My working room is smaller than a campervan, my walls are cream, magnolia to be more precise, and my easel occupies nearly half the space when I put a canvas on it. Yes, I am an (aspiring) artist and no, I haven't made it onto the property ladder yet. What is the relevance of the latest you may ask? I am currently renting the house I live in which means that I can’t stain the walls and the carpet as I wish. Between trying out new carpet cleaning techniques and covering the stains on my walls with the brush of a paint sample pot, my art is suffering. Don’t get me wrong, I am not one of those misunderstood artists suffering quietly, but due to all of the above inconveniences, I can’t do what I want with my art.
I am always admiring the artists I see on TV who, in the heat of the moment, just throw their buckets of paint onto their canvases. Not to mention splashing various colours all over to create a cosmic effect. Or a field of wild flowers. Or an abstract garden. Instead, I am stuck with my not-very-adventurous, semi-abstract and folk art, which I enjoy creating by the way. I just wish I could relieve that inner tumult that is dying to show off. In a good way.
If you too have a small studio, there are a few tips to help you maintain the space clean, free from obstacles and more suitable for your creative outbursts.
Solving the space problem
You can solve the space problem by buying a book case where you can store all your art materials, art books, sketchbooks, art magazines and other useful/useless items found in an artist’s studio. You can organise your work within reaching distance from the book case in order to easily get the brushes, palette knives and colours. Instead of being all over the place, they could be all over one level of the furniture. You may want to extend your artistic skills and paint the book case in your favourite colours. Buying a cheap one from a car boot sale or a charity shop could be perfect for such a project. Plus, you already have the materials for the make-over which is a bonus. Alternatively, you could add just a few personal touches like flowers, leaves or an original design.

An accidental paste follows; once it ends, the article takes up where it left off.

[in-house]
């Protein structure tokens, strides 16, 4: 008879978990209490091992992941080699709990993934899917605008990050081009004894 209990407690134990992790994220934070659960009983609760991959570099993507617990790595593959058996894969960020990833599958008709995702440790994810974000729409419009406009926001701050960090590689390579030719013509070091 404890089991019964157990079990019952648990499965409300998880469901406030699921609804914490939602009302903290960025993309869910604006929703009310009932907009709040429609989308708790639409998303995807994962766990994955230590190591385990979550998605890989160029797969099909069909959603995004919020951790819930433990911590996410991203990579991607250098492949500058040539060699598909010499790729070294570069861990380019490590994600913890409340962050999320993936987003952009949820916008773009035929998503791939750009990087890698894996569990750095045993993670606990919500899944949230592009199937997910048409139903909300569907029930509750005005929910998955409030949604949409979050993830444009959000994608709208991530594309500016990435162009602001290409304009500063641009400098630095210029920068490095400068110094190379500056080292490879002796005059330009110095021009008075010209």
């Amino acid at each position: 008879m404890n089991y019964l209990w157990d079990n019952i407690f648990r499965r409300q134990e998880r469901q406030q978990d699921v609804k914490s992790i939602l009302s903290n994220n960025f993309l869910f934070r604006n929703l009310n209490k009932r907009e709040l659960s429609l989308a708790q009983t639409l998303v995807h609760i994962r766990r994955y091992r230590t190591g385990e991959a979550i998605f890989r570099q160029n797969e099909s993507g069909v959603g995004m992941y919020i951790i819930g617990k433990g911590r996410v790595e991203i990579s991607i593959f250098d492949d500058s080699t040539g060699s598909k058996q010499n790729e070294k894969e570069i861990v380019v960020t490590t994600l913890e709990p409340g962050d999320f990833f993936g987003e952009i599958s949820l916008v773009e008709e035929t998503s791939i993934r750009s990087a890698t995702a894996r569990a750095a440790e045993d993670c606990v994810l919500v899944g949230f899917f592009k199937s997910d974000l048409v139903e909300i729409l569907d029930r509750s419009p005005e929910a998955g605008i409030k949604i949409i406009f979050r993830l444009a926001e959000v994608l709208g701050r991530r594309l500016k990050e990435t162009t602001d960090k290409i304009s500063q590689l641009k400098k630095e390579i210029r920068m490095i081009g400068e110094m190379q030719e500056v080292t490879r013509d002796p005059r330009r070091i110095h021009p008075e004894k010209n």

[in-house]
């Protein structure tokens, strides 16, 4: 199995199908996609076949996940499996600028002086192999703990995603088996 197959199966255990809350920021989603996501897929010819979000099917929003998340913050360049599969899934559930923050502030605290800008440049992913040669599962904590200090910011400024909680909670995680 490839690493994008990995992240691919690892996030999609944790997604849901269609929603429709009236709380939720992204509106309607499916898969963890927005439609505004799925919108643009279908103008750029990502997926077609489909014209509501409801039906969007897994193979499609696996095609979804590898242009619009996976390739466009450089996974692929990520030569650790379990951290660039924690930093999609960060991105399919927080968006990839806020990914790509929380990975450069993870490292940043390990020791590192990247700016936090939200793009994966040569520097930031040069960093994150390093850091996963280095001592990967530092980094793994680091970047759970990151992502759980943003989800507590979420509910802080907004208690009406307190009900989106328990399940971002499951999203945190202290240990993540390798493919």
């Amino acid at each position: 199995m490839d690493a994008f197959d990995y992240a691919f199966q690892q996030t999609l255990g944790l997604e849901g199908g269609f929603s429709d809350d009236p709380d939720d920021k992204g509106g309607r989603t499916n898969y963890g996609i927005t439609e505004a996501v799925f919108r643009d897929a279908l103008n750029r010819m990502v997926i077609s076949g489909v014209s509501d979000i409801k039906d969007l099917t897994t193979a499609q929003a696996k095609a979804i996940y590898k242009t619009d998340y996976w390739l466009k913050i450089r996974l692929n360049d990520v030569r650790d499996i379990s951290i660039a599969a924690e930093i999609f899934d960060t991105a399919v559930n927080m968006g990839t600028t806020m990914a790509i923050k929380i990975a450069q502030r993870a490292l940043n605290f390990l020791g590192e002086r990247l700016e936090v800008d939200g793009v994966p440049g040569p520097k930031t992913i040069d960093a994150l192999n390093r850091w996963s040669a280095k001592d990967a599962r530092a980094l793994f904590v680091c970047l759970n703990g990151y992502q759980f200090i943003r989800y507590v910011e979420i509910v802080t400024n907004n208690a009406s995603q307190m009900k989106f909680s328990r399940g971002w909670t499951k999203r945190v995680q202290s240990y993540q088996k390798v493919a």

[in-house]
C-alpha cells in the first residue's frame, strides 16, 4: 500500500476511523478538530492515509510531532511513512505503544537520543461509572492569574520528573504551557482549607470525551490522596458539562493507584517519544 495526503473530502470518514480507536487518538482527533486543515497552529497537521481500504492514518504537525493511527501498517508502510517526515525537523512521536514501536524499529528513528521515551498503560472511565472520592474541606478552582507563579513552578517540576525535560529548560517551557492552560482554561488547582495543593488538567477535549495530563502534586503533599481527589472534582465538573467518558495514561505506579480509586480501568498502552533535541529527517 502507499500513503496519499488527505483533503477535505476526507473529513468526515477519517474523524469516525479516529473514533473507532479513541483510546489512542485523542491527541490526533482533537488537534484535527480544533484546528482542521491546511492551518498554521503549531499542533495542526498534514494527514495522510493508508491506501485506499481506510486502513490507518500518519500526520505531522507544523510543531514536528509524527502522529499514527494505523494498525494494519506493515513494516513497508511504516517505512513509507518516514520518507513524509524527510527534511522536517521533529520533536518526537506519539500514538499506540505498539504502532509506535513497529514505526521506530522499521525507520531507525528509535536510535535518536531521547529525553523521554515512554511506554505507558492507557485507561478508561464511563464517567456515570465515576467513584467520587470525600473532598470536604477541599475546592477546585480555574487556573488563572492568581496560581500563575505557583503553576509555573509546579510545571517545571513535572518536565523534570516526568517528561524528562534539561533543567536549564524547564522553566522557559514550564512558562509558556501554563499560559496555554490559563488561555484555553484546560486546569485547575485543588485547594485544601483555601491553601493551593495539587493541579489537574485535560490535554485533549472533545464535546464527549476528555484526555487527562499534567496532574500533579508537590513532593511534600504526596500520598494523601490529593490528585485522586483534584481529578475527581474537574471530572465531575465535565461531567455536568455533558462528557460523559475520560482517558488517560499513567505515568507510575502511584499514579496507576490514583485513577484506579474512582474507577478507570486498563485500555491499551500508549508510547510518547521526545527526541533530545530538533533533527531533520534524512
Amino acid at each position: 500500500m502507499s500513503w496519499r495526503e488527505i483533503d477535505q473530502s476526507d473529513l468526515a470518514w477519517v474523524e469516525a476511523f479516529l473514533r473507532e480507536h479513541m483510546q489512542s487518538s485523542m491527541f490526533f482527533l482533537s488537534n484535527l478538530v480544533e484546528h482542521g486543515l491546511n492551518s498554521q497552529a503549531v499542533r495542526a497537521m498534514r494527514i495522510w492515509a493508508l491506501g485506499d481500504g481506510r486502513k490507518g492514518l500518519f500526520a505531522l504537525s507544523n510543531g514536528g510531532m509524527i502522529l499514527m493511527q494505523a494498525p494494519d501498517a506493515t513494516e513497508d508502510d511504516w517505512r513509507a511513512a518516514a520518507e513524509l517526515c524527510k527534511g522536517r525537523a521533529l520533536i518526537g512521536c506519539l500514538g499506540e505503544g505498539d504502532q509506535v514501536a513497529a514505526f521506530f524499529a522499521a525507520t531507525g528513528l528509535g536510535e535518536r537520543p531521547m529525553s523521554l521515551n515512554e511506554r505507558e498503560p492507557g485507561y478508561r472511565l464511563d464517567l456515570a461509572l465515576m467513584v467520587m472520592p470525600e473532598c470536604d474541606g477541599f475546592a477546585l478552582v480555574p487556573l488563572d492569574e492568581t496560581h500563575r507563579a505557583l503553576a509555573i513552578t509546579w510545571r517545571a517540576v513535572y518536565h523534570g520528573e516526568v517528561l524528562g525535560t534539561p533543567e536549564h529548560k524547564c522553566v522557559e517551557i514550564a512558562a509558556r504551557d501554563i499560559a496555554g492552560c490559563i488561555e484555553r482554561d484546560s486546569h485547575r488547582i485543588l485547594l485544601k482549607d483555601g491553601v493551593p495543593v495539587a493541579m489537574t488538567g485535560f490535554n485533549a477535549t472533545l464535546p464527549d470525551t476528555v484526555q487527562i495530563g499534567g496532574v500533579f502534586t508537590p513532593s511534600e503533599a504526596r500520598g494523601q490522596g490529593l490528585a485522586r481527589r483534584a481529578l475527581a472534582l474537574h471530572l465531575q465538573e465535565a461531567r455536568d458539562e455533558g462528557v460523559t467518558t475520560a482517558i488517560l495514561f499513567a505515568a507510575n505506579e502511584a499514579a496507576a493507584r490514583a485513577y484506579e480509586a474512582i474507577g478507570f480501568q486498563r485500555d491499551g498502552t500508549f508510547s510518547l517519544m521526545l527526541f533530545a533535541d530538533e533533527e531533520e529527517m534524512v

Solving the stains problem
Put a blanket or a decorator’s mat over the carpet and you can do anything you want with your art. You can buy one that has insulation underneath so the paint won’t get through. But if you still manage to stain the only tiny carpet patch left uncovered in the whole room (these things do happen), it is a good idea to clean it straight away to make sure it won’t stain the carpet. When the paint is water based, soak a clean cloth in soapy warm water and place it on the stain. Put a heavy object on top of it and leave it for four to five hours. The cloth will absorb the colour leaving the carpet clean. If the paint is oil based, then you can use white spirit by applying it onto the stain and removing it with a cloth or a paper kitchen towel. Repeat the procedure until the carpet is clean. It is a good idea to have an all-purpose spot and stain remover in case you discover some old stains that you previously missed. Instructions may vary according to the label.
Tip: When removing a stain, work your way from the outside to the inside and try not to rub too strongly as the paint might get deeper into the fibres of the carpet which will make it more difficult to clean.
Now you can create more freely and put in practice the splashing, impasto and other spontaneous techniques as you please. Don’t forget to open the windows for good ventilation. Then make sure you don’t get the artist’s block. Mind you, there is a remedy for that too.